The LPI indices reveal a worrisome trend over the past three decades. The forest-species index shows that, of 282 species of birds, mammals, and reptiles inhabiting forest ecosystems worldwide, populations have declined by an average of 15 percent. The freshwater index of 195 species living in lakes, rivers and wetland ecosystems shows an average decline of 54 percent. The marine species index, too, shows an average drop of 35 percent in the populations of 217 species inhabiting coastal and marine ecosystems.
Overall, the LPI finds an average decline of 37 percent between 1970 and 2000. Population changes, though, are not uniform. According to the report: “Tropical and southern temperate regions are losing biodiversity the fastest, whereas northern temperate regions appear to be more stable, or in slower decline since 1970.” But as the authors note, this does not necessarily mean northern ecosystems are in a better shape, only that, by comparison, they have changed little over the past 30 years.
Complementing the LPI, the EF compares our consumption of renewable resources with nature’s capacity to reproduce these resources. A nation’s footprint is “the total area required to produce the food and fibres that country consumes, to sustain its energy consumption, and to give space for its infrastructure.” Since we consume resources from all over the globe, our “footprint” is the sum of all we consume, wherever it may come from.
So how big is our human footprint? Only about a quarter of the Earth’s surface is highly productive biologically, according to the WWF. This means the bulk of biomass production takes place on about 11.4 billion hectares, which means the globe’s 6 billion people each has an average of 1.9 “global hectares” (the WWF defines a global hectare as 1 hectare of average biological productivity).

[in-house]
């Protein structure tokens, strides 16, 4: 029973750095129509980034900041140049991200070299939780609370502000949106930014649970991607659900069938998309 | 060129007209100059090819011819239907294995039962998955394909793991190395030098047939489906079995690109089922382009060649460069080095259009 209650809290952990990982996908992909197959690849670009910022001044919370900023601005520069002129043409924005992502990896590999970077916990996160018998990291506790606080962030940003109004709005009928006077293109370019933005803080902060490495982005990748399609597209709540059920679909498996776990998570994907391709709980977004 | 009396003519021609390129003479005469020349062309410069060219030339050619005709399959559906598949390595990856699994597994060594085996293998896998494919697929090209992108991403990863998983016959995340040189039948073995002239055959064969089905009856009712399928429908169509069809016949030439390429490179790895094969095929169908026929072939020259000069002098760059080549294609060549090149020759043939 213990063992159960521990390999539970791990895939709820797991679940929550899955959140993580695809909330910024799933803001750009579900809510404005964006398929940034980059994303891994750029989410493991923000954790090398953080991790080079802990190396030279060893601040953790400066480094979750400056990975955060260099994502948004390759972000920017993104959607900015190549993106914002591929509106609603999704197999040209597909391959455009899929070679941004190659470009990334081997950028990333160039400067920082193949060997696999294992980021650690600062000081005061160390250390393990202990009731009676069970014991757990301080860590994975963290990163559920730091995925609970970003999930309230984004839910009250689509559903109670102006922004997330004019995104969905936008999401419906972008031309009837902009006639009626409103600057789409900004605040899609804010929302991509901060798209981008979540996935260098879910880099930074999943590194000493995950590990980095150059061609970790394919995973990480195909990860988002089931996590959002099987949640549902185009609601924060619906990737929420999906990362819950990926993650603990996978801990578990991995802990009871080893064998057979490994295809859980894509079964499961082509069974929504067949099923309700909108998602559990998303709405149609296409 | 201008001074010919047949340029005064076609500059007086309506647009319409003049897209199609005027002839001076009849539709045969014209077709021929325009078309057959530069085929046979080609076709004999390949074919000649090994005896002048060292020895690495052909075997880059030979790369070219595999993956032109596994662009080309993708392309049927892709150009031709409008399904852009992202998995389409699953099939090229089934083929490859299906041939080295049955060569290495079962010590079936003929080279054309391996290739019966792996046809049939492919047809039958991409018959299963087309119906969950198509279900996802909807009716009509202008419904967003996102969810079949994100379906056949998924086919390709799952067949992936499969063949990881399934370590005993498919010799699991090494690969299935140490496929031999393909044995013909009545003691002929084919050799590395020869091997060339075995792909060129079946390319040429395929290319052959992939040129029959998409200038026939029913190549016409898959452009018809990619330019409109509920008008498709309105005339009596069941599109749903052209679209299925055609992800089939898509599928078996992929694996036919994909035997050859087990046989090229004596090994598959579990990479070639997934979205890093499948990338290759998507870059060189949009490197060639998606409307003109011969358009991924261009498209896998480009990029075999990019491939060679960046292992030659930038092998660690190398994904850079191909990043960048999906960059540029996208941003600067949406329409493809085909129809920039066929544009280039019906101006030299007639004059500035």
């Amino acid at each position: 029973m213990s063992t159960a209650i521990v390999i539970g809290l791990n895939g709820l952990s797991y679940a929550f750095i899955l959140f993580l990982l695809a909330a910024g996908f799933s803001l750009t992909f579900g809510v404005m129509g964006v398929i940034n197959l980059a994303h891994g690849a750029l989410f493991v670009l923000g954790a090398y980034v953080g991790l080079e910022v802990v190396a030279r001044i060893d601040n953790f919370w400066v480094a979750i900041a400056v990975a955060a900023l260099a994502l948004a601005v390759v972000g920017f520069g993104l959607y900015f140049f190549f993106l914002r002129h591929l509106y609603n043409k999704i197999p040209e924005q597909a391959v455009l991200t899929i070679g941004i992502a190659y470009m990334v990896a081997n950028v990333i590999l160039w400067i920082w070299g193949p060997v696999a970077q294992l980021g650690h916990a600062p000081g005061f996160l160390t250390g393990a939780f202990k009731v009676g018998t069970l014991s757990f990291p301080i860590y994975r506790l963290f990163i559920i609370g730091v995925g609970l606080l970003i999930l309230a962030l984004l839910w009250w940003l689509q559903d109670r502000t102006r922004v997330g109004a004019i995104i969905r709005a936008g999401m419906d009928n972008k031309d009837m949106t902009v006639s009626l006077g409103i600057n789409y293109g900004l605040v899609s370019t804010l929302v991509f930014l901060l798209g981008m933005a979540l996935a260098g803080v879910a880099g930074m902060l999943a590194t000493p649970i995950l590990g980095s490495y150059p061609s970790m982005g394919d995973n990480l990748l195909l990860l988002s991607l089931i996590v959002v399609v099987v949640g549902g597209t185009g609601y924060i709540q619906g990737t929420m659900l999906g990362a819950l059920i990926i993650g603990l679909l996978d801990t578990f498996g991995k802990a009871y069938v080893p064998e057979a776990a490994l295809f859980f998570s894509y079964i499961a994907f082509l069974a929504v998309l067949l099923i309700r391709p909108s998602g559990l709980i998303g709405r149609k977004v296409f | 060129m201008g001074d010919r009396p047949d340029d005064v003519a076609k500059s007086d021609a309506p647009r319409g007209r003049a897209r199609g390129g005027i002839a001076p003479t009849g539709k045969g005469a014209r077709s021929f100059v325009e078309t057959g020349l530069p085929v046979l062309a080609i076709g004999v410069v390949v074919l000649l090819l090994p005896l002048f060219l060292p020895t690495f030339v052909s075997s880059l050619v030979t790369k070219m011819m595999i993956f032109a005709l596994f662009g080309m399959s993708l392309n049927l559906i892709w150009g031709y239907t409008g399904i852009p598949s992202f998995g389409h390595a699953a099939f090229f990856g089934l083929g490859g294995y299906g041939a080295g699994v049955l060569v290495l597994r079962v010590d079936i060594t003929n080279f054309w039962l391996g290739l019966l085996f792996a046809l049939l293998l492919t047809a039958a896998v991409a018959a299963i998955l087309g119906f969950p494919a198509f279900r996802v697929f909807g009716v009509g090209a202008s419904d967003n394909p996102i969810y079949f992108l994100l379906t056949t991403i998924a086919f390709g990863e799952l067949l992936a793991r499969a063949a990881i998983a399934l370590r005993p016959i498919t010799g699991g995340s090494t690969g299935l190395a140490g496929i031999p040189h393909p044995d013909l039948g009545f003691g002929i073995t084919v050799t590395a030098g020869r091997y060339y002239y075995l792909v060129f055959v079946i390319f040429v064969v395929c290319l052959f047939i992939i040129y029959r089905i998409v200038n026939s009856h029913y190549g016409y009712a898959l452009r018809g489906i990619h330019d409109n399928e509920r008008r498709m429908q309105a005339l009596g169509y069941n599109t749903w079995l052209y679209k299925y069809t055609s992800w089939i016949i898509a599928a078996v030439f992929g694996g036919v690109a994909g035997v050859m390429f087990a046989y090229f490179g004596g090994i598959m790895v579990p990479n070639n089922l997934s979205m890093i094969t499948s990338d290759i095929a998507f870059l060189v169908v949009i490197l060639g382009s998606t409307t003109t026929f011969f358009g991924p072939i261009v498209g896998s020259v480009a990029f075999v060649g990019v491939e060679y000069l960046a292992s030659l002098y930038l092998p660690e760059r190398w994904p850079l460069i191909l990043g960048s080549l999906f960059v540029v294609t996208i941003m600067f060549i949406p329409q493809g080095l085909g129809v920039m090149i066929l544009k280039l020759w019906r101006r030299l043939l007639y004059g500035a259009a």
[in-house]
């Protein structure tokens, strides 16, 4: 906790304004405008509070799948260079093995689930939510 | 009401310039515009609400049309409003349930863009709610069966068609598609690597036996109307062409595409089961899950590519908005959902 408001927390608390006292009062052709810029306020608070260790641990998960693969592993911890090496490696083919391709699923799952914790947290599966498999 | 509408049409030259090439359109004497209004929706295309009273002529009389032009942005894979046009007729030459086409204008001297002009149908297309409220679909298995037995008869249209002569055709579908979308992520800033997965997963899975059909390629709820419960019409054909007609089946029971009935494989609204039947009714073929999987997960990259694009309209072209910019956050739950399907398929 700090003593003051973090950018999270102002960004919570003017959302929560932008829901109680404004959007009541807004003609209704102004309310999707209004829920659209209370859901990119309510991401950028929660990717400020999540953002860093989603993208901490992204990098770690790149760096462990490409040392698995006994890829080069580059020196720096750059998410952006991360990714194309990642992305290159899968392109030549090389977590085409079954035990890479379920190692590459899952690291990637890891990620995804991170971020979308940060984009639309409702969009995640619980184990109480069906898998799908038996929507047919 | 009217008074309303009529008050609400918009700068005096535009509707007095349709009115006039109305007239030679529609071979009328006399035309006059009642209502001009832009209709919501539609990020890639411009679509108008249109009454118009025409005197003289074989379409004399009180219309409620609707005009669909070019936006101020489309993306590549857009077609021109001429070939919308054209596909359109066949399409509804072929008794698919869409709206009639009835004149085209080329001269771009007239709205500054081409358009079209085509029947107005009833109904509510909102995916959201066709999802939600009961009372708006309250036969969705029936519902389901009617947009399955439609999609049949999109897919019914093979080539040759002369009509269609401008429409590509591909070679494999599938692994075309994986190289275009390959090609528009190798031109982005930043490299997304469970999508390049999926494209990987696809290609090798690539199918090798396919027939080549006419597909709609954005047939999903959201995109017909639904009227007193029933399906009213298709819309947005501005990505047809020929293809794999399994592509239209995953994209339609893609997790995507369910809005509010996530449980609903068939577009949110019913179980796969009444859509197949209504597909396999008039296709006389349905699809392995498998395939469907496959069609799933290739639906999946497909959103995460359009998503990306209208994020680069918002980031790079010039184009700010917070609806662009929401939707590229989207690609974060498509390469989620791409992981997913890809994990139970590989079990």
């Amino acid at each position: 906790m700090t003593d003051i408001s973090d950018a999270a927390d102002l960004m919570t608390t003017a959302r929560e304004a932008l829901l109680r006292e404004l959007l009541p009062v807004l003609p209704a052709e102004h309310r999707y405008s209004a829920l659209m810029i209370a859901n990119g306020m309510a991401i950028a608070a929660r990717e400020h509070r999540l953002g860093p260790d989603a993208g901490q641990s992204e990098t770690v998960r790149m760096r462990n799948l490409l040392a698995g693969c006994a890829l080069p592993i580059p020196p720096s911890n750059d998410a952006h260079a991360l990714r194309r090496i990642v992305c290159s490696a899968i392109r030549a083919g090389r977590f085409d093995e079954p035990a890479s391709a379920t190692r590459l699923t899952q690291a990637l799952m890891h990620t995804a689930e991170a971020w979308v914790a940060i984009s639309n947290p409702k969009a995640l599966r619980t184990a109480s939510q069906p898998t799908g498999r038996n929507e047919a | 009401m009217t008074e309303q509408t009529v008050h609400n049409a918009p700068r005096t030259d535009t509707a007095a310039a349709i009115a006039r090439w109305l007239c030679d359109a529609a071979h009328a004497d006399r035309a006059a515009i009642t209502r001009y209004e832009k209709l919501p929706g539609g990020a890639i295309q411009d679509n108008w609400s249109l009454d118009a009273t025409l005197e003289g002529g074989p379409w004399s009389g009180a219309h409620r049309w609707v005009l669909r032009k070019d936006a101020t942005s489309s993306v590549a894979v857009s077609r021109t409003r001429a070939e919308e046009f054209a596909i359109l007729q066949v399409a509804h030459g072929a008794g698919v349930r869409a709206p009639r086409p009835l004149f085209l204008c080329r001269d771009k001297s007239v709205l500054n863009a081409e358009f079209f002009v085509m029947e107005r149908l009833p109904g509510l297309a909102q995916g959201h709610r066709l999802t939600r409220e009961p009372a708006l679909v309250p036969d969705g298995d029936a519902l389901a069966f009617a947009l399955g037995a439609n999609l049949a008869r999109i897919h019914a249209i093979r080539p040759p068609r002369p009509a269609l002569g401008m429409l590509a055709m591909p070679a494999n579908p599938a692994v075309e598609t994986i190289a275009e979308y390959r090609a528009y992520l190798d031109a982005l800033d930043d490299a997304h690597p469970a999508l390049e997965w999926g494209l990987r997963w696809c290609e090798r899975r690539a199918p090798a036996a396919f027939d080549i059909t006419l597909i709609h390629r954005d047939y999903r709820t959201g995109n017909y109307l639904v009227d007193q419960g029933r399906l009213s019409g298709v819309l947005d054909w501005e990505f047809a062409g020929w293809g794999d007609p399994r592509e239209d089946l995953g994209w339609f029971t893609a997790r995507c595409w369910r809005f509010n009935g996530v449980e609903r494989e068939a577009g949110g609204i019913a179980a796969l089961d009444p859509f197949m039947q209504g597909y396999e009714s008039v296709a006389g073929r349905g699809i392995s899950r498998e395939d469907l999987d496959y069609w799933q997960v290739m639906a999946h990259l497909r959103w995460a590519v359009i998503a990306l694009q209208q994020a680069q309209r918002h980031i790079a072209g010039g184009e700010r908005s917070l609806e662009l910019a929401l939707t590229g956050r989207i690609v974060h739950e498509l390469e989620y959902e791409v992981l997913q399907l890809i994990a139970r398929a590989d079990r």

However, humanity’s global ecological footprint in 1999 covered 13.7 billion hectares — or 2.3 global hectares per person. This means that three years ago, human consumption of natural resources “overshot the Earth ‘s biological capacity by about 20 percent,” according to the WWF.
The report notes that we have been running up an ecological deficit with the planet since the 1980s, and between 1961 and 1999, humanity’s ecological footprint grew at an average annual rate of 1.6 percent. World population, meanwhile, grew 1.8 percent per year. Given the numbers and the trends, even my 8-year-old understands something has got to give.
Not surprisingly, North Americans have the largest footprints, while Asians and Africans have the smallest. Per capita, high-income nations have footprints that are, on average, six times the size of low-income nations’ — and more than three times the Earth’s capacity to reproduce resources. Of the nations the WWF lists, 64 have consumption at or exceeding 1.9 global hectares per person, while eight are below the 1.9-hectare breakeven mark. Ecuador and China are the two on the list that consume the least per capita, while the United Arab Emirates and the United States consume approximately 10 global hectares of resources per person.
Politicians, of course, insist that a growing economy is our one overriding concern. But as Martin gently warns: “Unless we recognize the ecological limits of the biosphere, we cannot claim to be sustainable.”
Put more bluntly: unsustainable societies are doomed, Wall Street notwithstanding.